BCS expands summer camp for under-resourced students


Started nine years ago by a group of Bullis Charter School community members, Bullis Boosters Summer Bridge Camp underwent a leadership transfer this year.

Now called Bullis Summer Camp, the tuition-free summer program still targets under-resourced students, but it is now being managed by a group of current BCS parents and teachers. While many of the traditions and formats remain, some modifications were made this year.

The camp was historically held for one week at the end of July on campus; this year’s camp was offered twice, with one week at BCS and the other at Christopher Elementary School, a Title I school in San Jose. Mara Desmas, the new camp director and a current BCS teacher, noted how it was “nice to reach out to another community that we could support.”

The two counselor-in-training leads, both of whom have been CITs for more than four years, noted key differences between this summer and prior years. Remy Fu, a senior at Woodside Priory and 2015 BCS grad, said most of the differences were changes in curriculum.

“We’ve changed our science curriculum; we’re not focusing just on science, and the science is more incorporated into main instructional time rather than having its own kind of designated time,” Fu said. “Due to

COVID, we couldn’t do any of the cooking, which we normally bake carrot muffins and pretzels.”

Ryan Yang, a senior at Crystal Springs Uplands School who also graduated from BCS in 2015, said they couldn’t take campers on a field trip this year due to the pandemic. Although they weren’t able to visit the Los Altos History Museum or have cooking activities, Yang said they “still managed to create an engaging and fun curriculum for campers mixed with art, science, English and math.”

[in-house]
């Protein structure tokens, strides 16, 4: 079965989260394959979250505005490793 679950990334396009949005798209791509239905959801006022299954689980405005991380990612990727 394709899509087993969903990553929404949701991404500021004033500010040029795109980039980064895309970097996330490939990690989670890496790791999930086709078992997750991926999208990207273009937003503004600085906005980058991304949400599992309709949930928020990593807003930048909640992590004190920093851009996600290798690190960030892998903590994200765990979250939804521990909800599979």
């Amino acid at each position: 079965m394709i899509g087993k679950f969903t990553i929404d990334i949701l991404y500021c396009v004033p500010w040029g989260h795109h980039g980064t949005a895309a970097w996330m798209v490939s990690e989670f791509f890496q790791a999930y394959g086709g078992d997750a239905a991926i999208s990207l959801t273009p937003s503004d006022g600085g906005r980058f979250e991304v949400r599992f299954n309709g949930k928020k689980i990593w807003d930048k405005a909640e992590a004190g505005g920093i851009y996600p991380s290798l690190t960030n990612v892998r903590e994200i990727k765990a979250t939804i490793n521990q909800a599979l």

Another addition to this year’s camp was the inclusion of FLEX periods, where each of the two lead counselors took turns leading classes. They said the goal of singing and music classes with Fu and music production classes with Yang was to give students a more well-rounded curriculum.

The camp also featured a Maker Faire, a day centered on do-it-yourself arts and crafts.

“Given the virtual nature of so many activities these days, it was nice to have some fun, in-person and hands-on activities, something which has always existed at Boosters Camp,” Yang said.

Emphasizing the human element

The switch in leadership teams isn’t the only key difference between this year’s camp and prior sessions. Organizers also welcomed middle school-aged campers in an effort to allow campers to remain in the program longer.

This year’s camp was open to younger students as well, starting with kindergartners instead of second-graders. Fu noted that the change didn’t really involve any significant programmatic adjustments, though the younger campers “definitely needed a little more support from our counselors.”

Although some portions of previous in-person camps were omitted this year, Yang said they were “able to leverage the learning from online camp in 2020 and improve many elements of the in-person camp. Now more than ever, these community programs are critical in affirming to our campers that their longtime relationships and friendships are still intact, and that people care. That human element cannot be replaced with online content.”

Despite the logistical differences, organizers said the camp’s mission remains the same: provide a fun camp experience for local underserved students while also stemming summer learning loss.

While finding donated lunches was challenging due to the economic harm the pandemic has caused local businesses, Desmas said she was grateful for the meals provided by LuLu’s Mexican Food, a contributor from the start.

Additionally, the leadership team extended its thanks to all the CITs and local residents who dedicated their time, energy and talent to the cause.

Desmas said she hopes the camp will continue to meet in person next year, and though change can be a frightening thing, organizers will do their best to adapt with every new year.

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